# ParametricNDSolveValue::ndsz

How to overcome this error?

ode = D[theta[x], {x, 2}] == SH*theta[x]^2
sol = ParametricNDSolveValue[{ode, theta[0] == 1, theta'[1] == 0}, theta[x], {x, 0, 1}, {SH}]
Ns[SH_, Tr_] := SH*sol[SH]*(Log[1 + Tr*sol[SH]] - sol[SH]/(sol[SH] + (Tr - 1)^(-1)))
Plot[Ns[10, 1.2], {x, 0, 1}]


ParametricNDSolveValue::ndsz: At x$2319 == 0.940612307913943, step size is effectively zero; singularity or stiff system suspected. • Notice also that at least the differential equation solution works fine for other values of SH. For instance, sol[3] works fine, and so therefore does Ns[3, 1.2] for instance. Commented Jan 6, 2021 at 3:14 ## 2 Answers ParametricNDSolve by default using the "Shooting" method with some simple initial-value guess when solving boundary-value problems, such as this. Sometimes, that initial-value guess leads to the error cited in the Question. If so, providing a better initial guess is required. To obtain one in this case, first computer the value of theta'[0] that solves the ODE as a function of SH. soltst = ParametricNDSolveValue[{ode, theta[0] == 1, theta'[1] == 0}, theta'[0], {x, 0, 1}, {SH}]; Plot[soltst[sh], {sh, 0, 10}, ImageSize -> Large, AxesLabel -> {SH, theta'[0]}, LabelStyle -> {15, Bold, Black}]  We see that the computation with the default value of an initial guess for theta'[0] (probably zero), fails at about SH = 8.9 but, more importantly, that the true value of theta'[0] becomes progressively less than zero. Use this insight as follows: sol = ParametricNDSolveValue[{ode, theta[0] == 1, theta'[1] == 0}, theta[x], {x, 0, 1}, {SH}, Method -> {"Shooting", "StartingInitialConditions" -> {theta'[0] == -.8 Sqrt[SH]}}]  which yields Plot[Ns[10, 1.2], {x, 0, 1}, ImageSize -> Large, AxesLabel -> {x, Ns}, LabelStyle -> {15, Bold, Black}]  as desired. Note that this initial guess for theta'[0] works up to about SH = 60, after which a more refined initial guess is needed. In a comment, the OP also requested a result for SH = 50 Addendum: Second Solution I discovered by accident that a second solution exists. Redefine sol to use as an initial guess, theta'[0] == -3.3 - .05 SH. Then, the result for SH = 10(obtained using ReImPlot) is Note that it is singular at about x = 0.9, although not due to a singularity in sol[10] but rather to the choice of Tr = 1.2. For SH = 50, the result is I do not believe that there are additional continuous solutions. • How to obtained an initial guess for SH=50? – zhk Commented Jan 7, 2021 at 0:32 • Would you settle for a symbolic solution, on which I now am working? Commented Jan 7, 2021 at 0:37 • Yes of course but I would like to learn how to find the correct initial condition. – zhk Commented Jan 7, 2021 at 0:37 • As requested, I have provided an improved initial guess and a solution for SH= 50. However, the constraints on the initial guess become more and more severe as SH is increased, and progressively more work is needed to find a suitable expression. Commented Jan 7, 2021 at 2:23 • Thanks for your efforts. But my question, how you find theta'[0] == -.8 Sqrt[SH]? – zhk Commented Jan 7, 2021 at 2:25 Another way is to solve the ODE exactly and use FindRoot to solve for the boundary conditions. There are infinitely many solutions for the parameters C[1] and C[2], but they yield only two distinct solutions, one of which has a singularity. Clear[Ns, sol, dsol, findparam]; ode = D[theta[x], {x, 2}] == SH*theta[x]^2; bcs = {theta[0] == 1, theta'[1] == 0}; dsol[SH_] = DSolveValue[{ode}, theta, {x, 0, 1}]; findparam[SH_?NumericQ, c1_?NumericQ, c2_?NumericQ] := FindRoot[bcs /. theta -> dsol[SH] /. Thread[{C[1], C[2]} -> {u, v}], {{u, c1}, {v, c2}}, WorkingPrecision -> (Precision@{SH, c1, c2} /. p_?(! NumericQ[#] &) :> MachinePrecision)] /. Thread[{u, v} -> {C[1], C[2]}]; sol[SH_, c1_?NumericQ, c2_?NumericQ] := theta[x] /. theta -> dsol[SH] /. {C[1] -> c1, C[2] -> c2}; Ns[SH_, Tr_, c1_?NumericQ, c2_?NumericQ] := With[{s = sol[SH, c1, c2]}, SH*s*(Log[1 + Tr*s] - s/(s + (Tr - 1)^(-1))) ]; Plot[ Evaluate[Ns[10, 1.244, C[1], C[2]] /. findparam[10, 1, 1/2]] , {x, 0, 1}]  I used ContourPlot initially to see where the BCs might be satisfied, but the following is more accurate once you know where to look: ics = {theta[0], theta'[0]}; negsol = Table[Quiet@Check[findparam[10, k, -5.32],$Failed], {k, 5}];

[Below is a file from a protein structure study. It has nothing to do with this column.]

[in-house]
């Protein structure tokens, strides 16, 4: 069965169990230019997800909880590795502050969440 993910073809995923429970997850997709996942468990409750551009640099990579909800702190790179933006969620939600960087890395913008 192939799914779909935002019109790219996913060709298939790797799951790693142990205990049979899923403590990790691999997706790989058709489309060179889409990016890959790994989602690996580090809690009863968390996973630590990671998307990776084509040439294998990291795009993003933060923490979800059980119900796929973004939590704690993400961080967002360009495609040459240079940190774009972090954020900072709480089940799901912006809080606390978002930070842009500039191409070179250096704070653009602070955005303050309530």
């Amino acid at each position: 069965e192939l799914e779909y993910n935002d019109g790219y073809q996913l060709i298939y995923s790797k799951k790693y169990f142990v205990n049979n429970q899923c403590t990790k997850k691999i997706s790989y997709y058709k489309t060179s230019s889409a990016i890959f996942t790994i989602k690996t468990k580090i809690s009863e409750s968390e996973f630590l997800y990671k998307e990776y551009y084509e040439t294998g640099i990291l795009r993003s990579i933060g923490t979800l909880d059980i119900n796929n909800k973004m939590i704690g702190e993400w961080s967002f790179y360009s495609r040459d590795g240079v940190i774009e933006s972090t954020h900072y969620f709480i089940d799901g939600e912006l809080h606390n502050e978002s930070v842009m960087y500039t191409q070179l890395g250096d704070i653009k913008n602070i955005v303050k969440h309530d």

possol = Table[Quiet@Check[findparam[10, k, 0.132], $$Failed], {k, 5}]; paramsols = DeleteDuplicates[Join[negsol, possol] /.$$Failed -> Nothing,
Norm[(ics /. theta -> dsol[10] /. #1) - (ics /.
theta -> dsol[10] /. #2)] < 10^-8 &]
(*
{{C[1] -> 0.74517523946507200325661614980780,
C[2] -> -4.4126787665722546011617781190585},
{C[1] -> 11.430806610070804819523668005587,
C[2] -> 0.14721944767874966824783455933860}}
*)

ReImPlot[
Evaluate[{1, 10} (Ns[10, 1.244, C[1], C[2]] /. paramsols)],
{x, 0, 1},
WorkingPrecision -> 16, PlotRange -> All,
Method -> {"BoundaryOffset" -> False},
Frame -> True,
FrameTicks -> {{Automatic, ChartingScaledTicks[{10 # &, #/10 &}]},
Automatic}]